As the year closes it’s time to see how much you would have spent to read the books that I’ve reviewed.
I purchased a little over 546 new comics this year. That’s up 158 books over last year. The increase comes from my trying out new titles and one company restarting a franchise that I’m a rabid fan of.
The breakdown by publisher is as follows:
DC 188, Marvel 89, Zenescope 88, Dark Horse 84, Image 22, Titan Comics 15, Dynamite 12, Aspen Comics 10, BOOM! Comics 9, Action Lab 7, Avatar Press 6, IDW 4, After Shock 3, Bongo 3, Red 5 Comics 3, AP 1, Archie 1, and Dark Circle 1.
DC continues from last year to be the company I purchased the most from. There were two reasons for this: 1, I’m cheap and $2.99 gets me to purchase and try more of their books and 2, I purchased just about all of the Convergence two-parters. I’m a sucker for the time periods that those stories covered, so they got most of my money. Jumping up from last year’s ranking is Marvel, and there’s one reason: Star Wars. I’m a Star Wars junkie and will follow this series wherever it’s published. Another huge leap up is Zenescope. I’ve been interested in trying their books for some time, so I took the plunge this year and have been purchasing everything they’ve been putting out. I’ve been very happy with what I’ve been getting and will continue. Dark Horse Comics takes a tumble to fourth this year because of Marvel getting Star Wars. With the license going to Marvel, my purchases with Dark Horse have lessened, although I’m purchasing any and all Hellboy titles and have just begun repurchasing Usagi Yojimbo. Another jump up is Image; Invisible Republic is a fantastic new series I’ll follow and I’m picking up Savage Dragon again. Titan comes in sixth with their Doctor Who titles. My favorite Doctors are Eight and the War Doctor, and with Tom Baker’s Fourth soon to be published, I’ll be purchasing more from them.
The cover prices of all the books come to $1859.07. As with last year’s total, I didn’t pay cover price, as I’m a “member” of my local comic book store and get 10% taken off the cover, but sales tax pushed it back up. Additionally, I’ve found a weekend comic book warehouse where dealers sell comics only a few months old for one dollar or less. This includes several of the Titan books I purchased and some DC and Marvels. I put these at their suggested retail price because I’ve lost track of which titles I’ve purchased at the cheaper price.
The breakdown for what I paid is as follows:
Free: 2 (That’s all I wanted from this year’s Free Comic Book Day), $2.99: 109, $3.50: 43, $3.99: 302, $4.99: 20, $5.00: 1, and $5.99: 12
This works out to about $3.40 a book.
I knew that a majority of my books had gone up to $3.99 this year, as several DC books that I follow (Flash and the Green Lantern books) jumped up a dollar. I’ve been avoiding all the Superman and Batman books because of their cover price, so I’m thinking I’m going to have to be more selective next year with what I pick up from this publisher. My wallet also took a hit from Star Wars, with all of their books being $3.99 or more, and Zenescope’s books being the same. Even Dark Horse Comics raised the price on my beloved Buffy the Vampire Slayer and Angel & Faith.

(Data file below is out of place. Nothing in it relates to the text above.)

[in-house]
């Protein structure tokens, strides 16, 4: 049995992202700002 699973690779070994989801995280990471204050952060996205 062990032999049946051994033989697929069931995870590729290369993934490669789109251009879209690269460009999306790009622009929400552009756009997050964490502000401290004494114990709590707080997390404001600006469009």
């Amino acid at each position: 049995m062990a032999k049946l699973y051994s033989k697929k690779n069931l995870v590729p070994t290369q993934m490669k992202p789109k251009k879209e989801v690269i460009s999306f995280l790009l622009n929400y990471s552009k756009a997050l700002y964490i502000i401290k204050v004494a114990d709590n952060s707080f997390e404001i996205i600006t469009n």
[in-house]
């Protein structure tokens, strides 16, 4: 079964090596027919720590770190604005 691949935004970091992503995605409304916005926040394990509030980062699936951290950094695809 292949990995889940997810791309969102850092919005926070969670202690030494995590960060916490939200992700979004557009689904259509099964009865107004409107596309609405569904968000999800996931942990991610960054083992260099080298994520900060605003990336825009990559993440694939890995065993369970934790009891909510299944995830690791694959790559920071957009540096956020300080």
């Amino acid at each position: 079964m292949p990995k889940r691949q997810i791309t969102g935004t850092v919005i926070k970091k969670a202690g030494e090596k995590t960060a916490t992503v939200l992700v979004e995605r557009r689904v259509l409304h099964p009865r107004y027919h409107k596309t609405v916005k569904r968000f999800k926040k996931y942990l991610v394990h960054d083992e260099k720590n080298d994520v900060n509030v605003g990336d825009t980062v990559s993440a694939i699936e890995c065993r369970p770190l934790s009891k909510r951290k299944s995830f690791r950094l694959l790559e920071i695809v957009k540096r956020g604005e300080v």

As I stated, I pride myself on being cheap, but you wouldn’t know it from my purchases. The way I’m looking at the $3.99 cover price is that two comics cost more than buying a new paperback novel at $7.99. I spend about fifteen minutes reading a comic and looking at it’s art, and about a half an hour on top of that if I review it. I can read about 100 pages an hour of a fictional novel. Looking at price and time spent on enjoyment, comics are losing this price battle. I’m really going to have to be more selective in my purchases.
There were two topics that reared up in 2015 that sent professionals and fans into voicing their opinions.
Appropriate Cover: A cover causing controversy was Rafael Albuquerque’s Variant cover for Batgirl #41. Inspired by the iconic The Killing Joke story, the Joker was shown holding a captive Batgirl while painting a red smile on her face. The cover was called by critics as completely opposite to the more upbeat/youthful Batgirl stories and sparked harsh comments online. The cover was ultimately pulled after the artist’s request, but the cries of censorship and political correctness sill appear online. As with the Spider-Woman #1 Variant cover by Milo Manara that caused a brouhaha late last year, I have no problem with this cover as I knew what its inspiration was and it was a “variant”, which could only be found in a comic book store. Often variant covers are priced at a marked up rate because of their rarity, so it would most likely be out of children’s price range.